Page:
CAMBRIDGE: Social security is the great cash cow of irresponsible governments. At their beginning, when governments introduce a traditional social security system they gain quite a few decades to collect taxes before the first sizeable payouts to retirees show up. But then, yet a few decades later and reinforced by longer life expectancy and sharply lower birth rates, the system goes bust: tax inflows are insufficient to balance the outflows in the form of payments to retirees. What was attractive as a way of financing government in the second half of the 20th century becomes a formidable headache 20 years from now.
The size of the problem, the fact that it hits so many countries at the same time, and the great difficulty of doing something about it all call for confronting it as soon as possible. Yet, the Great Denial is practiced by governments and international institutions alike. This is as true in Japan as it is in Europe even though their problems are by far the worst in the world.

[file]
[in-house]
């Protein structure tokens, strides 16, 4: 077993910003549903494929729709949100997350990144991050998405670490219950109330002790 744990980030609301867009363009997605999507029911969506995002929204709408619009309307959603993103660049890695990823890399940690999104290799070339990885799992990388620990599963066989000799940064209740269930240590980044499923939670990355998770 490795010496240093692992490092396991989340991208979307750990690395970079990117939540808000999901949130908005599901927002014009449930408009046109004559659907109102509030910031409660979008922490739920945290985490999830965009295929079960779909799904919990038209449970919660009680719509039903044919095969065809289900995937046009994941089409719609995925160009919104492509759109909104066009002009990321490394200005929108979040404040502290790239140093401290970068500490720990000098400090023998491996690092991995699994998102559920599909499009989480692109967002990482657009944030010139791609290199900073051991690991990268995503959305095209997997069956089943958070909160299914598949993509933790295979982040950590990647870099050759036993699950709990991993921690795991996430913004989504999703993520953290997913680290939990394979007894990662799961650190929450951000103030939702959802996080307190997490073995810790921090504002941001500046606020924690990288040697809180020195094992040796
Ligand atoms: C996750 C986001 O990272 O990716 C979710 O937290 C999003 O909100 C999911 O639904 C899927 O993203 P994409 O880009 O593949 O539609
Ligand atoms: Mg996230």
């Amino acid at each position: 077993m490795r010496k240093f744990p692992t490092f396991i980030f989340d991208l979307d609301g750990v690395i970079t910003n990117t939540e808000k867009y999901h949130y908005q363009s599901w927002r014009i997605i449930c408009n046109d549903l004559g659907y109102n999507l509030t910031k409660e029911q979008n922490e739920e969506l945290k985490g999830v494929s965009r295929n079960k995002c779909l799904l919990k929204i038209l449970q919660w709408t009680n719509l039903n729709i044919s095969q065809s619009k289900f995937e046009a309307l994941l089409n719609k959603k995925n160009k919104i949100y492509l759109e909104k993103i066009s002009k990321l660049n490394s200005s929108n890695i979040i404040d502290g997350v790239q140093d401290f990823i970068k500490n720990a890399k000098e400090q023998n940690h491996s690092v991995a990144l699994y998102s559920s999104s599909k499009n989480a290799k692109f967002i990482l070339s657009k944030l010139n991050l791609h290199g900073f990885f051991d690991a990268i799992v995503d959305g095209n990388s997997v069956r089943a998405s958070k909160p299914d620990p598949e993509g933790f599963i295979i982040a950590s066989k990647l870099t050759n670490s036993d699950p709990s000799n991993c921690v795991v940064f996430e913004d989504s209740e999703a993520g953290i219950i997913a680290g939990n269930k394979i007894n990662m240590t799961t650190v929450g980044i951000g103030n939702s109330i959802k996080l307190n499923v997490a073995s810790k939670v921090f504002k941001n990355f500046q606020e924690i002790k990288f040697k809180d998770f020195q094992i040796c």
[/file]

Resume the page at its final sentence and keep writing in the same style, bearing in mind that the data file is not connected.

In the past decade attention has focused on bringing down budget deficits, establishing the EU convergence targets and the like. But these targets have been organized around the explicit public debt already on the books with absolutely no provision for the implicit debt implied by social security liabilities. Yet, these liabilities are just as real as the existing public debt and, in quite a few cases, their present value is as high or higher than the public debt numbers.
In Japan, for example, existing public debt is near 100%, but there is an extra 150% of GDP in net pension liabilities. The sum is stunningly large and presumably unpayable. Moreover, the prospect is not a distant one, but something knocking at the door: population (hence the number of taxpayers) is already declining, the social security accounts are already turning to deficits and 15 years hence the debt mountain will be crushing capital markets. In such a situation one needs urgent reforms that create more taxpayers, not fewer as is now the case as a result of partial restructuring without deregulation, good budgets and lots of growth. Japan has none of these.